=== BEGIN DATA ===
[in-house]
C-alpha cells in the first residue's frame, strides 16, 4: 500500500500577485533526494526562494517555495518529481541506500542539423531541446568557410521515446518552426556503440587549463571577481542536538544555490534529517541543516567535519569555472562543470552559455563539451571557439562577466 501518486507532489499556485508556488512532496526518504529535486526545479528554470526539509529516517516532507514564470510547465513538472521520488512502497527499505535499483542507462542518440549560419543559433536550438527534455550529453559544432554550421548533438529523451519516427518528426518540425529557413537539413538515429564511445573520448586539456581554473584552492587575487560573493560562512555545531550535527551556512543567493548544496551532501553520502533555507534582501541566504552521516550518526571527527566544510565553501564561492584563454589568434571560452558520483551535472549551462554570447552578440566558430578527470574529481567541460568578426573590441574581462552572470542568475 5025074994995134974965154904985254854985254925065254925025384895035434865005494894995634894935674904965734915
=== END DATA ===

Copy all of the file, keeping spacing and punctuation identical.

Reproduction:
[in-house]
C-alpha cells in the first residue's frame, strides 16, 4: 500500500500577485533526494526562494517555495518529481541506500542539423531541446568557410521515446518552426556503440587549463571577481542536538544555490534529517541543516567535519569555472562543470552559455563539451571557439562577466 501518486507532489499556485508556488512532496526518504529535486526545479528554470526539509529516517516532507514564470510547465513538472521520488512502497527499505535499483542507462542518440549560419543559433536550438527534455550529453559544432554550421548533438529523451519516427518528426518540425529557413537539413538515429564511445573520448586539456581554473584552492587575487560573493560562512555545531550535527551556512543567493548544496551532501553520502533555507534582501541566504552521516550518526571527527566544510565553501564561492584563454589568434571560452558520483551535472549551462554570447552578440566558430578527470574529481567541460568578426573590441574581462552572470542568475 5025074994995134974965154904985254854985254925065254925025384895035434865005494894995634894935674904965734915